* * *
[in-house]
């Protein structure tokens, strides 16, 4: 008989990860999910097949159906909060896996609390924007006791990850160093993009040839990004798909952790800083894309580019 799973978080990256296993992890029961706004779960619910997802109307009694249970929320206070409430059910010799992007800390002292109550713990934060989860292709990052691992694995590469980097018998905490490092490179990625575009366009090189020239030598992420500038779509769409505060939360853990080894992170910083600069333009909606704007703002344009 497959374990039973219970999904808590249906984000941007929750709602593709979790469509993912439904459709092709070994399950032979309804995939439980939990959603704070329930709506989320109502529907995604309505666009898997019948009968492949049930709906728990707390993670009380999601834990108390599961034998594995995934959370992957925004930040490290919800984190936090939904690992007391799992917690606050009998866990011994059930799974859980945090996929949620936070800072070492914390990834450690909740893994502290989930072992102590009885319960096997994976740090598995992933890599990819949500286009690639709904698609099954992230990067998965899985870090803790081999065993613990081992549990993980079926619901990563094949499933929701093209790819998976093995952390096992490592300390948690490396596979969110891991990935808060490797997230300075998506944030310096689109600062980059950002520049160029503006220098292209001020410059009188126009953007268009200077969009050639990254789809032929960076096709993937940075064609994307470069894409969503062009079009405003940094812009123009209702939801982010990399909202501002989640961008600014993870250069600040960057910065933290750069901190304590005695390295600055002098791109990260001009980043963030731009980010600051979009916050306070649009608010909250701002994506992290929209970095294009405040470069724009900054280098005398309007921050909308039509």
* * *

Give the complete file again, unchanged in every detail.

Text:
[in-house]
């Protein structure tokens, strides 16, 4: 008989990860999910097949159906909060896996609390924007006791990850160093993009040839990004798909952790800083894309580019 799973978080990256296993992890029961706004779960619910997802109307009694249970929320206070409430059910010799992007800390002292109550713990934060989860292709990052691992694995590469980097018998905490490092490179990625575009366009090189020239030598992420500038779509769409505060939360853990080894992170910083600069333009909606704007703002344009 497959374990039973219970999904808590249906984000941007929750709602593709979790469509993912439904459709092709070994399950032979309804995939439980939990959603704070329930709506989320109502529907995604309505666009898997019948009968492949049930709906728990707390993670009380999601834990108390599961034998594995995934959370992957925004930040490290919800984190936090939904690992007391799992917690606050009998866990011994059930799974859980945090996929949620936070800072070492914390990834450690909740893994502290989930072992102590009885319960096997994976740090598995992933890599990819949500286009690639709904698609099954992230990067998965899985870090803790081999065993613990081992549990993980079926619901990563094949499933929701093209790819998976093995952390096992490592300390948690490396596979969110891991990935808060490797997230300075998506944030310096689109600062980059950002520049160029503006220098292209001020410059009188126009953007268009200077969009050639990254789809032929960076096709993937940075064609994307470069894409969503062009079009405003940094812009123009209702939801982010990399909202501002989640961008600014993870250069600040960057910065933290750069901190304590005695390295600055002098791109990260001009980043963030731009980010600051979009916050306070649009608010909250701002994506992290929209970095294009405040470069724009900054280098005398309007921050909308039509």